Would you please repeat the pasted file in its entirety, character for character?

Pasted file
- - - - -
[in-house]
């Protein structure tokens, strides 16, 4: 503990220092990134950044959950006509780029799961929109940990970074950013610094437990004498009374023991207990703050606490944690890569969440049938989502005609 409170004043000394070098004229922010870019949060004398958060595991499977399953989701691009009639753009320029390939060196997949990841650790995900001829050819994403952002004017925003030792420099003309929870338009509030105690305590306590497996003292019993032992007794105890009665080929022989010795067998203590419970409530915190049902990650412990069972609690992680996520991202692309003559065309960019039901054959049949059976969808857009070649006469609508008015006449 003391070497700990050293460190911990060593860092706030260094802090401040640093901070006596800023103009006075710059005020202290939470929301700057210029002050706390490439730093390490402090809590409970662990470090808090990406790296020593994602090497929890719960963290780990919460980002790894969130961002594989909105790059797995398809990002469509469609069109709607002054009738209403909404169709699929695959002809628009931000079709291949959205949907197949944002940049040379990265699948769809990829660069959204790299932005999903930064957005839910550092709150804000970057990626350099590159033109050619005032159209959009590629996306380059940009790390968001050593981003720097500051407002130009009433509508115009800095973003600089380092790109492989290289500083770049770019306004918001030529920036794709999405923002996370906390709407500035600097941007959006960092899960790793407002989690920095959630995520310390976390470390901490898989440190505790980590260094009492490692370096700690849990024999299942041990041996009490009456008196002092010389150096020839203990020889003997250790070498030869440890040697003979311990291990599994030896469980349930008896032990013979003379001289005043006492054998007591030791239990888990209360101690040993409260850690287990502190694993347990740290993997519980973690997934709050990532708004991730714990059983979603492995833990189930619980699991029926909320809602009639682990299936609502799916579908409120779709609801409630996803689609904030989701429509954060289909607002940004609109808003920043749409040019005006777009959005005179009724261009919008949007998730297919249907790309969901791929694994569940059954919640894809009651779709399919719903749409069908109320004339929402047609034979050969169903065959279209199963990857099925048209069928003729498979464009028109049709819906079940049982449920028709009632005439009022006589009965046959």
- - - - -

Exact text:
[in-house]
């Protein structure tokens, strides 16, 4: 503990220092990134950044959950006509780029799961929109940990970074950013610094437990004498009374023991207990703050606490944690890569969440049938989502005609 409170004043000394070098004229922010870019949060004398958060595991499977399953989701691009009639753009320029390939060196997949990841650790995900001829050819994403952002004017925003030792420099003309929870338009509030105690305590306590497996003292019993032992007794105890009665080929022989010795067998203590419970409530915190049902990650412990069972609690992680996520991202692309003559065309960019039901054959049949059976969808857009070649006469609508008015006449 003391070497700990050293460190911990060593860092706030260094802090401040640093901070006596800023103009006075710059005020202290939470929301700057210029002050706390490439730093390490402090809590409970662990470090808090990406790296020593994602090497929890719960963290780990919460980002790894969130961002594989909105790059797995398809990002469509469609069109709607002054009738209403909404169709699929695959002809628009931000079709291949959205949907197949944002940049040379990265699948769809990829660069959204790299932005999903930064957005839910550092709150804000970057990626350099590159033109050619005032159209959009590629996306380059940009790390968001050593981003720097500051407002130009009433509508115009800095973003600089380092790109492989290289500083770049770019306004918001030529920036794709999405923002996370906390709407500035600097941007959006960092899960790793407002989690920095959630995520310390976390470390901490898989440190505790980590260094009492490692370096700690849990024999299942041990041996009490009456008196002092010389150096020839203990020889003997250790070498030869440890040697003979311990291990599994030896469980349930008896032990013979003379001289005043006492054998007591030791239990888990209360101690040993409260850690287990502190694993347990740290993997519980973690997934709050990532708004991730714990059983979603492995833990189930619980699991029926909320809602009639682990299936609502799916579908409120779709609801409630996803689609904030989701429509954060289909607002940004609109808003920043749409040019005006777009959005005179009724261009919008949007998730297919249907790309969901791929694994569940059954919640894809009651779709399919719903749409069908109320004339929402047609034979050969169903065959279209199963990857099925048209069928003729498979464009028109049709819906079940049982449920028709009632005439009022006589009965046959």